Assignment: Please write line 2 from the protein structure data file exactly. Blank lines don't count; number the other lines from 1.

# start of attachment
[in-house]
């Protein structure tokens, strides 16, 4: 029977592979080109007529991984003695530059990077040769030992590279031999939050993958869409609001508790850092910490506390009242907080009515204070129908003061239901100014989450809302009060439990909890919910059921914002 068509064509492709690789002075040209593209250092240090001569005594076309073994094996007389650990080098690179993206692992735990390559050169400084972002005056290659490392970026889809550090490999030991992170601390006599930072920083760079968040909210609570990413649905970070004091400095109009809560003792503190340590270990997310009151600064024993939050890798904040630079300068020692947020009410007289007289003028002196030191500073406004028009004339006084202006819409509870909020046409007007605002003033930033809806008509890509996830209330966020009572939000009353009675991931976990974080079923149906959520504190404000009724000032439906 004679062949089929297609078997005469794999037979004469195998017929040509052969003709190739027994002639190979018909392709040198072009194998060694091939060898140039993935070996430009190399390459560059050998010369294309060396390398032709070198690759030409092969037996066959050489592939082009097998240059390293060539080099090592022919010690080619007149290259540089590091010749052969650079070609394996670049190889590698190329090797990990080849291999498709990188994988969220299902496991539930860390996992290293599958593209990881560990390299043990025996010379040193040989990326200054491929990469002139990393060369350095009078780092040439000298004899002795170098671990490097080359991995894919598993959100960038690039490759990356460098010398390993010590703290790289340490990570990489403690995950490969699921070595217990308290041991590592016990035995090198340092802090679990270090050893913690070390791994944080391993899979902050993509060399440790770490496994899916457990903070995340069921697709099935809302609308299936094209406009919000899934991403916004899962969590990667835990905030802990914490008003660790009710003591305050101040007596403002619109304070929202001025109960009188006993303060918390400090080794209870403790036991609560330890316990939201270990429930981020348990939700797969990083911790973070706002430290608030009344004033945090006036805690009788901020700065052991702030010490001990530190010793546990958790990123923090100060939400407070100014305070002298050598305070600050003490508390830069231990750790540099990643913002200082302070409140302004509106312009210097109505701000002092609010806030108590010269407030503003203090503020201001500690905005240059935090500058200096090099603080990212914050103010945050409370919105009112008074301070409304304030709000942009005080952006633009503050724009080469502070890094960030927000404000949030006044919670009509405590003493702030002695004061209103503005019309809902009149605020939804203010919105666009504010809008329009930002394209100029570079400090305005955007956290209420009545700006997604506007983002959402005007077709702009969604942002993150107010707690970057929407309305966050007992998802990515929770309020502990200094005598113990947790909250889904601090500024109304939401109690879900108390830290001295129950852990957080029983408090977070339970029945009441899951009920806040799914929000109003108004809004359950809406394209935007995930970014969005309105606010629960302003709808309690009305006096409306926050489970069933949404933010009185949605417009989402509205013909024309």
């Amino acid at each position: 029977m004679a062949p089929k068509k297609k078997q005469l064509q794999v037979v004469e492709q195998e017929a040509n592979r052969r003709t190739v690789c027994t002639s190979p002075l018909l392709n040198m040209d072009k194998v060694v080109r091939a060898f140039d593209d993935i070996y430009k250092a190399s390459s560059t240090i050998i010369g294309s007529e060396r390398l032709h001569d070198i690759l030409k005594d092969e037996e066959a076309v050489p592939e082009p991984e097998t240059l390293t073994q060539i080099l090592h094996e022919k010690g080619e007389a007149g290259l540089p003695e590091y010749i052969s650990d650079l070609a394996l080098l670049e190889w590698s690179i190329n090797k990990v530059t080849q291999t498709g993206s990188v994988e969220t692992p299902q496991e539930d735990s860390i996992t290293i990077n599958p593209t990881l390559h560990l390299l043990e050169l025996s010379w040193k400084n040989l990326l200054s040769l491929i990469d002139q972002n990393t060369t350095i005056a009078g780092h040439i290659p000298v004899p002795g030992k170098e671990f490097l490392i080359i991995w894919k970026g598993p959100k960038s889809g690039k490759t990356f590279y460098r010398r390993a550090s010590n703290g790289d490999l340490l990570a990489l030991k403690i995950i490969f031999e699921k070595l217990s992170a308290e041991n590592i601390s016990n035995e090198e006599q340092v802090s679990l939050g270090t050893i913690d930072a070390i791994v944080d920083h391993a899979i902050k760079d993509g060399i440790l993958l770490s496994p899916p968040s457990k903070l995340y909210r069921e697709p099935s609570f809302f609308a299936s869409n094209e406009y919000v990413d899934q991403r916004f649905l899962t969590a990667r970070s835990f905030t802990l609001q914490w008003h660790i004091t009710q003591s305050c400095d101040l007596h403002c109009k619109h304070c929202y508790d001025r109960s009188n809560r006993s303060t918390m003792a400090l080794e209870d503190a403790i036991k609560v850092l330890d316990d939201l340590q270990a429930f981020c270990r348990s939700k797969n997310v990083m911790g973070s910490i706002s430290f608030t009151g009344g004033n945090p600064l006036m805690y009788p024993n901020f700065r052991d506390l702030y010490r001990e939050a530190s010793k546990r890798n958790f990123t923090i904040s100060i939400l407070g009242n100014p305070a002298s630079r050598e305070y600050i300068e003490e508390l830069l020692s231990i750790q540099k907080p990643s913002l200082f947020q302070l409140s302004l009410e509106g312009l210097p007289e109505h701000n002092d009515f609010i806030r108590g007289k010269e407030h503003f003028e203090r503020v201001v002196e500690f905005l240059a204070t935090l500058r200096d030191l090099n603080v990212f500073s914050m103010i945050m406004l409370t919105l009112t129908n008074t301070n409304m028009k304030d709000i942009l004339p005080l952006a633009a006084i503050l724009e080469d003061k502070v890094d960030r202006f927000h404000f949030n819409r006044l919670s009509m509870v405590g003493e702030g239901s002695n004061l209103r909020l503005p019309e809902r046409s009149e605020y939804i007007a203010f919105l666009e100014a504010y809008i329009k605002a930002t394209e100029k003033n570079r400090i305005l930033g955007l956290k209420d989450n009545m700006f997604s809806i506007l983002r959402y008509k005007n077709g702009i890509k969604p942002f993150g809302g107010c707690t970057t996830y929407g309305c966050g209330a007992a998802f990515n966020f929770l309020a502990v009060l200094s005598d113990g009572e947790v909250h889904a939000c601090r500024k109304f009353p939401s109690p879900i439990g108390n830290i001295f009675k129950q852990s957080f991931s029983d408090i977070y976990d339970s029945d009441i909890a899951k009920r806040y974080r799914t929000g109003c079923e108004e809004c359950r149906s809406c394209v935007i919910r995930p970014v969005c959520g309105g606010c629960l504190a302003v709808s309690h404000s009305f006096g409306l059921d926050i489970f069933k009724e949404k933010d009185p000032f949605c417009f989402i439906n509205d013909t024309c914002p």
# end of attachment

């Protein structure tokens, strides 16, 4: 029977592979080109007529991984003695530059990077040769030992590279031999939050993958869409609001508790850092910490506390009242907080009515204070129908003061239901100014989450809302009060439990909890919910059921914002 068509064509492709690789002075040209593209250092240090001569005594076309073994094996007389650990080098690179993206692992735990390559050169400084972002005056290659490392970026889809550090490999030991992170601390006599930072920083760079968040909210609570990413649905970070004091400095109009809560003792503190340590270990997310009151600064024993939050890798904040630079300068020692947020009410007289007289003028002196030191500073406004028009004339006084202006819409509870909020046409007007605002003033930033809806008509890509996830209330966020009572939000009353009675991931976990974080079923149906959520504190404000009724000032439906 004679062949089929297609078997005469794999037979004469195998017929040509052969003709190739027994002639190979018909392709040198072009194998060694091939060898140039993935070996430009190399390459560059050998010369294309060396390398032709070198690759030409092969037996066959050489592939082009097998240059390293060539080099090592022919010690080619007149290259540089590091010749052969650079070609394996670049190889590698190329090797990990080849291999498709990188994988969220299902496991539930860390996992290293599958593209990881560990390299043990025996010379040193040989990326200054491929990469002139990393060369350095009078780092040439000298004899002795170098671990490097080359991995894919598993959100960038690039490759990356460098010398390993010590703290790289340490990570990489403690995950490969699921070595217990308290041991590592016990035995090198340092802090679990270090050893913690070390791994944080391993899979902050993509060399440790770490496994899916457990903070995340069921697709099935809302609308299936094209406009919000899934991403916004899962969590990667835990905030802990914490008003660790009710003591305050101040007596403002619109304070929202001025109960009188006993303060918390400090080794209870403790036991609560330890316990939201270990429930981020348990939700797969990083911790973070706002430290608030009344004033945090006036805690009788901020700065052991702030010490001990530190010793546990958790990123923090100060939400407070100014305070002298050598305070600050003490508390830069231990750790540099990643913002200082302070409140302004509106312009210097109505701000002092609010806030108590010269407030503003203090503020201001500690905005240059935090500058200096090099603080990212914050103010945050409370919105009112008074301070409304304030709000942009005080952006633009503050724009080469502070890094960030927000404000949030006044919670009509405590003493702030002695004061209103503005019309809902009149605020939804203010919105666009504010809008329009930002394209100029570079400090305005955007956290209420009545700006997604506007983002959402005007077709702009969604942002993150107010707690970057929407309305966050007992998802990515929770309020502990200094005598113990947790909250889904601090500024109304939401109690879900108390830290001295129950852990957080029983408090977070339970029945009441899951009920806040799914929000109003108004809004359950809406394209935007995930970014969005309105606010629960302003709808309690009305006096409306926050489970069933949404933010009185949605417009989402509205013909024309």